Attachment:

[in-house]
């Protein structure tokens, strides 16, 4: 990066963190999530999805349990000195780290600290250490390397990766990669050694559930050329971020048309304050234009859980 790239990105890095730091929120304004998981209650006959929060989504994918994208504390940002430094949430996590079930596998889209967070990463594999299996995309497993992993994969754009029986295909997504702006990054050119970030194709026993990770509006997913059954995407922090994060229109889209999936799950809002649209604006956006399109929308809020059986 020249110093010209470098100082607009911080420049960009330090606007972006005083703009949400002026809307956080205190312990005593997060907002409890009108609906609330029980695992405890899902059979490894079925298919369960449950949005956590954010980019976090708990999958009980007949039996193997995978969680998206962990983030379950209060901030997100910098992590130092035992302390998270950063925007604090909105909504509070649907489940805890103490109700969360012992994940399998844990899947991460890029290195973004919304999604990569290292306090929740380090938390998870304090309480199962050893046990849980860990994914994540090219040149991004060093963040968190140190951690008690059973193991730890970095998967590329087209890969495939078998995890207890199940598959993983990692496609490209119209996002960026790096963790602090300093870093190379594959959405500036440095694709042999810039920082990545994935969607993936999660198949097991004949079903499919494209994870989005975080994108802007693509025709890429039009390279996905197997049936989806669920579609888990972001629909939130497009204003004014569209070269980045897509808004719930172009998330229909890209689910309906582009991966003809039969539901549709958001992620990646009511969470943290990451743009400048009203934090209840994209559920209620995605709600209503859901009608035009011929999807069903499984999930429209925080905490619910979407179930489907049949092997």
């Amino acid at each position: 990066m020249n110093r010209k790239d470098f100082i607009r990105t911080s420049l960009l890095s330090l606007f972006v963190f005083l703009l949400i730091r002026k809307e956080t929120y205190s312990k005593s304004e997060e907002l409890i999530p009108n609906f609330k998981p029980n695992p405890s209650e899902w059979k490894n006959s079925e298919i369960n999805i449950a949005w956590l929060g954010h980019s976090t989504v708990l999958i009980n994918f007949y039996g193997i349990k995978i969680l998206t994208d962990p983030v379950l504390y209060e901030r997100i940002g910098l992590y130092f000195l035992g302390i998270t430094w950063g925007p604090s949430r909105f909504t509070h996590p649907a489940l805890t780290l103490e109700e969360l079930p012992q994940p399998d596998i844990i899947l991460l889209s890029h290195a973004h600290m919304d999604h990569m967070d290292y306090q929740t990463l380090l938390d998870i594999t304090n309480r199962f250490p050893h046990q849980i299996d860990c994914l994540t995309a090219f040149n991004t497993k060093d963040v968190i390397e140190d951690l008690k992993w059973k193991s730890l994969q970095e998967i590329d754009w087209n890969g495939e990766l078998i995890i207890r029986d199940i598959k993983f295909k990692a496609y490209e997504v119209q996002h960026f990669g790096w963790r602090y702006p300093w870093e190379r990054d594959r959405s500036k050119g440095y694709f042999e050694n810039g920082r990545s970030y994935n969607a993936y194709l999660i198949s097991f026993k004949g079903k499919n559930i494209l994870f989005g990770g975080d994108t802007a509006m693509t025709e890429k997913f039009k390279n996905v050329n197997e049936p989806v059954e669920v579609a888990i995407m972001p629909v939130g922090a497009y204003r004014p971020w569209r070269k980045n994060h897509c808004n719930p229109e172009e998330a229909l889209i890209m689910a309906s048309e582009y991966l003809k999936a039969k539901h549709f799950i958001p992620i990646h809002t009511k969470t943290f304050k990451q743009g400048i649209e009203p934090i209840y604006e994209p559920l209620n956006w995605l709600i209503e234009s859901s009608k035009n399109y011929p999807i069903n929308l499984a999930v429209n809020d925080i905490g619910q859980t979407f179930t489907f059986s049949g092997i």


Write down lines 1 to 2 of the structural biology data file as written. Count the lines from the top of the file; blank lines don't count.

[in-house]
């Protein structure tokens, strides 16, 4: 990066963190999530999805349990000195780290600290250490390397990766990669050694559930050329971020048309304050234009859980 790239990105890095730091929120304004998981209650006959929060989504994918994208504390940002430094949430996590079930596998889209967070990463594999299996995309497993992993994969754009029986295909997504702006990054050119970030194709026993990770509006997913059954995407922090994060229109889209999936799950809002649209604006956006399109929308809020059986 020249110093010209470098100082607009911080420049960009330090606007972006005083703009949400002026809307956080205190312990005593997060907002409890009108609906609330029980695992405890899902059979490894079925298919369960449950949005956590954010980019976090708990999958009980007949039996193997995978969680998206962990983030379950209060901030997100910098992590130092035992302390998270950063925007604090909105909504509070649907489940805890103490109700969360012992994940399998844990899947991460890029290195973004919304999604990569290292306090929740380090938390998870304090309480199962050893046990849980860990994914994540090219040149991004060093963040968190140190951690008690059973193991730890970095998967590329087209890969495939078998995890207890199940598959993983990692496609490209119209996002960026790096963790602090300093870093190379594959959405500036440095694709042999810039920082990545994935969607993936999660198949097991004949079903499919494209994870989005975080994108802007693509025709890429039009390279996905197997049936989806669920579609888990972001629909939130497009204003004014569209070269980045897509808004719930172009998330229909890209689910309906582009991966003809039969539901549709958001992620990646009511969470943290990451743009400048009203934090209840994209559920209620995605709600209503859901009608035009011929999807069903499984999930429209925080905490619910979407179930489907049949092997």